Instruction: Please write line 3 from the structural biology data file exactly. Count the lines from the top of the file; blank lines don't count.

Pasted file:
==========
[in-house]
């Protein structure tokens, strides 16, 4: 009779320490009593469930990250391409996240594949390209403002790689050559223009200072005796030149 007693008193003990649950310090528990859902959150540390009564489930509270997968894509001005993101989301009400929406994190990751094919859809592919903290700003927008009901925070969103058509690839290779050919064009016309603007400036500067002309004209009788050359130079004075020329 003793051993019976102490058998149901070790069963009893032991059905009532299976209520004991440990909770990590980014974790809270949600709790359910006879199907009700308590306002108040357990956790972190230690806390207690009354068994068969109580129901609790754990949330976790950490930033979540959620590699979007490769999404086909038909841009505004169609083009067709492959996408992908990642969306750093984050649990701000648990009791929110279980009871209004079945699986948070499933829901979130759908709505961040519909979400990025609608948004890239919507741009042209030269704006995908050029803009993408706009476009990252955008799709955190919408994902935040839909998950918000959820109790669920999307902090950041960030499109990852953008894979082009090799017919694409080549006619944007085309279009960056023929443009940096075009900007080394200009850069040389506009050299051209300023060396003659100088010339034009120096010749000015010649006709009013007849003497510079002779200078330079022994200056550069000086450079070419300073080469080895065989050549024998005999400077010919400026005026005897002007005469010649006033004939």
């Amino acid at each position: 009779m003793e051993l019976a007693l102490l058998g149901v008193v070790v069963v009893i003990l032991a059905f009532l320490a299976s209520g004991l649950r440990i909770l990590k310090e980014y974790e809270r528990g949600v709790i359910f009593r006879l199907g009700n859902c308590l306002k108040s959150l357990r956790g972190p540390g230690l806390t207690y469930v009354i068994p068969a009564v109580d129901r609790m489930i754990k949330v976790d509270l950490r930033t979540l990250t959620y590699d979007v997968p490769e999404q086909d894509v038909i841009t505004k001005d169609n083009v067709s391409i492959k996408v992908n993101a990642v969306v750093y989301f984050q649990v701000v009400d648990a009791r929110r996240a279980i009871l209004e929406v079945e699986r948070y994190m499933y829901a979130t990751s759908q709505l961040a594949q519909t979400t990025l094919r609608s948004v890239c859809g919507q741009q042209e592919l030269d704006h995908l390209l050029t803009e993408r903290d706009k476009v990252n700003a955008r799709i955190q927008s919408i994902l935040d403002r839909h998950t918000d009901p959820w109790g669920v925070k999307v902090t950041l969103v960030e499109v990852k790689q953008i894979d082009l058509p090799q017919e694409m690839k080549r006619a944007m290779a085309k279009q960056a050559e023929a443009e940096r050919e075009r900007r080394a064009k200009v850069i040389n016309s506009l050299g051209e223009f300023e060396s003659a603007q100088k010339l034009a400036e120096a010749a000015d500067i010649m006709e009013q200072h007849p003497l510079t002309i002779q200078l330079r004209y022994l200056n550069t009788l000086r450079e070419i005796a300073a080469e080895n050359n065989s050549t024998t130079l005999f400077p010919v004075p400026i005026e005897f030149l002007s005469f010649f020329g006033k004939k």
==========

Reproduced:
């Amino acid at each position: 009779m003793e051993l019976a007693l102490l058998g149901v008193v070790v069963v009893i003990l032991a059905f009532l320490a299976s209520g004991l649950r440990i909770l990590k310090e980014y974790e809270r528990g949600v709790i359910f009593r006879l199907g009700n859902c308590l306002k108040s959150l357990r956790g972190p540390g230690l806390t207690y469930v009354i068994p068969a009564v109580d129901r609790m489930i754990k949330v976790d509270l950490r930033t979540l990250t959620y590699d979007v997968p490769e999404q086909d894509v038909i841009t505004k001005d169609n083009v067709s391409i492959k996408v992908n993101a990642v969306v750093y989301f984050q649990v701000v009400d648990a009791r929110r996240a279980i009871l209004e929406v079945e699986r948070y994190m499933y829901a979130t990751s759908q709505l961040a594949q519909t979400t990025l094919r609608s948004v890239c859809g919507q741009q042209e592919l030269d704006h995908l390209l050029t803009e993408r903290d706009k476009v990252n700003a955008r799709i955190q927008s919408i994902l935040d403002r839909h998950t918000d009901p959820w109790g669920v925070k999307v902090t950041l969103v960030e499109v990852k790689q953008i894979d082009l058509p090799q017919e694409m690839k080549r006619a944007m290779a085309k279009q960056a050559e023929a443009e940096r050919e075009r900007r080394a064009k200009v850069i040389n016309s506009l050299g051209e223009f300023e060396s003659a603007q100088k010339l034009a400036e120096a010749a000015d500067i010649m006709e009013q200072h007849p003497l510079t002309i002779q200078l330079r004209y022994l200056n550069t009788l000086r450079e070419i005796a300073a080469e080895n050359n065989s050549t024998t130079l005999f400077p010919v004075p400026i005026e005897f030149l002007s005469f010649f020329g006033k004939k």